As the project grew, people became interested in not only listening to the interviews but also adding to the conversation. I started developing a mobile storytelling application that could function as both an interview streaming platform and an interview recording device, enabling users to listen to interviews from a particular project or collection, and to record, upload, transcribe, and share their own, right from their smartphones or tablets. It was my personal research that encouraged me to think about how we could use, create, and repurpose technology to tell new stories, to connect communities, and to create digital archives of community and family history.
What is the potential for pairing technology with creative storytelling approaches that center Black, Indigenous, Hispanic or Latino, Asian American and Pacific Islander, and/or other communities of color?
As an experimental project, I used the oral histories I collected about life in the Jim Crow South to create a virtual, 3-D reconstruction of a house one of my interviewees remembered living in during the 1930s and 40s. I worked with an architect to create an architectural rendering of the house using 3D modeling software, which came equipped with a pre-programmed catalog of furniture models that could be dropped and dragged into renderings. However, in their oral histories, the women I interviewed had described furnishings and objects that were outside the scope of what the software provided. So, to accurately render the project, we had to design our own catalog of furnishings and decorations, which included hand-building objects and scanning in wallpaper from a 1945 Sears Roebuck catalog. Visualizing the house using technology solidified the idea that the women I interviewed–and their memories–had helped shape a new prototype. When we pair technology with creative storytelling approaches that center communities of color, we might encounter information that is “outside” of the archive, or outside of the conventional methods of conveying visual ideas. I’m interested in how this information can help us think more expansively and imaginatively about how technologies should be conceptualized, designed, and built. I’m also looking forward to using technology to empower these communities as the experts and keepers of their histories to tell their own stories through my work with CCDI.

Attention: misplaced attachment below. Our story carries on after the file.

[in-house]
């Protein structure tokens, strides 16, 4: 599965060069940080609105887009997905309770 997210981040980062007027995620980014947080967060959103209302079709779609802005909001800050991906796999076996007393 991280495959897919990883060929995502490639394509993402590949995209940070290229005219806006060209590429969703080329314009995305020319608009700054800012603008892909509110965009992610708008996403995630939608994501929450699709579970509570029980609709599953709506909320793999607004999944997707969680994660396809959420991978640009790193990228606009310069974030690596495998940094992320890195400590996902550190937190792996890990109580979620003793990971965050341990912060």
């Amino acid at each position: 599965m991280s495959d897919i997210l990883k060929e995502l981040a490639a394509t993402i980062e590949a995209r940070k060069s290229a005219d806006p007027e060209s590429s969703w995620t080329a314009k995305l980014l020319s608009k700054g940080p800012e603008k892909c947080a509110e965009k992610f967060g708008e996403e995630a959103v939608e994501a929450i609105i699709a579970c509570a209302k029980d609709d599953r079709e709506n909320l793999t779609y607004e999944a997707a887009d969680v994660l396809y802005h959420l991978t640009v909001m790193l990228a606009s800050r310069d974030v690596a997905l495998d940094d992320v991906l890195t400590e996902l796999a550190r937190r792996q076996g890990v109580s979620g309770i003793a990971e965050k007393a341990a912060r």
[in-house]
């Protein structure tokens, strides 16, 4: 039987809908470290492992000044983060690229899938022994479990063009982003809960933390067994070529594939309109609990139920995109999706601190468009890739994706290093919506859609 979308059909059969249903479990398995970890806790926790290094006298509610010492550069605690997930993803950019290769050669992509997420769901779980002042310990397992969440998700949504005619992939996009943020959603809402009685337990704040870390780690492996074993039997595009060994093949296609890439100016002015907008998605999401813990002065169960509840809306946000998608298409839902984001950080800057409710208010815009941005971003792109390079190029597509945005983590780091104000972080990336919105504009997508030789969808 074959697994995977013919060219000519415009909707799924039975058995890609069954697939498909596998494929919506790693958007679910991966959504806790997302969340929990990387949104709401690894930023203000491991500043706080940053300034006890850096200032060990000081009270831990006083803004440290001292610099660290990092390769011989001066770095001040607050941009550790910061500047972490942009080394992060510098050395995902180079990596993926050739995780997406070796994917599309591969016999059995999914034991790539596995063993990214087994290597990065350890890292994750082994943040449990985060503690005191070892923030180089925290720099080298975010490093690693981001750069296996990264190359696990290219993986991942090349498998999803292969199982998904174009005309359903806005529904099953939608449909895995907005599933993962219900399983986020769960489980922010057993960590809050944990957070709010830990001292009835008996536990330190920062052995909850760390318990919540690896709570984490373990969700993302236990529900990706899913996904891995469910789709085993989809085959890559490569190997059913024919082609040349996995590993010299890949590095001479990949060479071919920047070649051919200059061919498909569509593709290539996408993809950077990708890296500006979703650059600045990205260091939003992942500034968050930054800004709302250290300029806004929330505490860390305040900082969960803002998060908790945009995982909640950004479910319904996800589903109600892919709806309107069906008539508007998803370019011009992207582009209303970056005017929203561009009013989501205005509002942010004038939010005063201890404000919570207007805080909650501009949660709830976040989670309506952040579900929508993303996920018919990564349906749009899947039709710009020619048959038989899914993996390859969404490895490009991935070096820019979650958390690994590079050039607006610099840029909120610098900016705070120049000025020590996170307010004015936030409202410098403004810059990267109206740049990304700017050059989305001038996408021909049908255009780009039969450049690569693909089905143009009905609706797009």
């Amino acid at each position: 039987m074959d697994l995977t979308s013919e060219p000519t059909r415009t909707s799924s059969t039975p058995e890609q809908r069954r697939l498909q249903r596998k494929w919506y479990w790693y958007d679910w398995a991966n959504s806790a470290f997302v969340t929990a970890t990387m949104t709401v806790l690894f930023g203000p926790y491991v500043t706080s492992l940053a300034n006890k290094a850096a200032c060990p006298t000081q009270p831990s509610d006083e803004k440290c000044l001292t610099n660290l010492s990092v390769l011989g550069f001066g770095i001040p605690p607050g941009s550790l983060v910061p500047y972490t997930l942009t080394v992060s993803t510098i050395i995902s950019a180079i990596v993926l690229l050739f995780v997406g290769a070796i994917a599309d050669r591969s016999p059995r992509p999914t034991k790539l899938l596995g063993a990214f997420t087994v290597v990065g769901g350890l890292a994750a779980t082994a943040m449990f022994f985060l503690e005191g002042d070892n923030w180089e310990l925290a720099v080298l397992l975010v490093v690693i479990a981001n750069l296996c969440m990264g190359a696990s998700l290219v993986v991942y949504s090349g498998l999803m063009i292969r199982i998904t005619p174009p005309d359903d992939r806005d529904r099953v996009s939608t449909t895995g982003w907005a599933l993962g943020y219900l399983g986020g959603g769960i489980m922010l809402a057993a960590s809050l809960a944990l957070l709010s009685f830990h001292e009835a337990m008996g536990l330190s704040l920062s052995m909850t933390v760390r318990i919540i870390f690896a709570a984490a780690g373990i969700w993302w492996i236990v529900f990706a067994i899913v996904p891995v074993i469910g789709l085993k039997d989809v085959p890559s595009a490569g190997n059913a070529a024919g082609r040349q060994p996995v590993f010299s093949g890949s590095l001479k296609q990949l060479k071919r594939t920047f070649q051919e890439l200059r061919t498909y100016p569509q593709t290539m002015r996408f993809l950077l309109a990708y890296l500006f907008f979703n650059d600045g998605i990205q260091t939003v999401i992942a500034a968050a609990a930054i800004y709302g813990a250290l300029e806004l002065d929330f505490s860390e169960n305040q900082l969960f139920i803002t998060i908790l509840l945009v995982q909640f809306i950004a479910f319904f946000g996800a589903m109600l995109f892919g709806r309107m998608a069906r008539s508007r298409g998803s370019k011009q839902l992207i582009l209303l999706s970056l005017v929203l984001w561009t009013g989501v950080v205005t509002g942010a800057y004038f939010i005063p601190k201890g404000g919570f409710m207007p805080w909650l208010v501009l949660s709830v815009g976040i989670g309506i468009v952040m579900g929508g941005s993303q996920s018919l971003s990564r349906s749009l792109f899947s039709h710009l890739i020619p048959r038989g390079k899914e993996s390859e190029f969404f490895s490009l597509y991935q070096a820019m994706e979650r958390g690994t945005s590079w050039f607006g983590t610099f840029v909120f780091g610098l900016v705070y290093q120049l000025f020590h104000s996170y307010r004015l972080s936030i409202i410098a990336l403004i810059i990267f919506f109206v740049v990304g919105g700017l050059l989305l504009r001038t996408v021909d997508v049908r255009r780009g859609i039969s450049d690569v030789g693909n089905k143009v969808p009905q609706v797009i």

What are you hoping to learn, or what skills are you hoping to develop, in your work here?
I’m hoping to learn more about digital strategy and cross-disciplinary collaboration in libraries and about the types of capabilities and infrastructure necessary to do that work. I’m looking forward to refining my skills in that area through my work with CCDI and with teams across the Library.
What else are you passionate about? Do you have any hobbies or interests you’d like to share?
I love to cook! I enjoy experimenting with new recipes, spices, and kitchen gadgets. I love architecture, furniture, and interior design. I also enjoy traveling and sightseeing. A perfect day for me is when I can gas the car up, let the windows down, and listen to some good music while riding around looking at houses or aimlessly exploring a new place.
CCDI is part of the Library’s Mellon-funded Of the People: Widening the Path initiative. This four-year program provides grants to individuals, organizations and institutions to create projects using the Library’s digital collections and that center one or more of the following groups: Black, Indigenous, Hispanic or Latino, Asian American and Pacific Islander, and other communities of color. Learn more about CCDI here.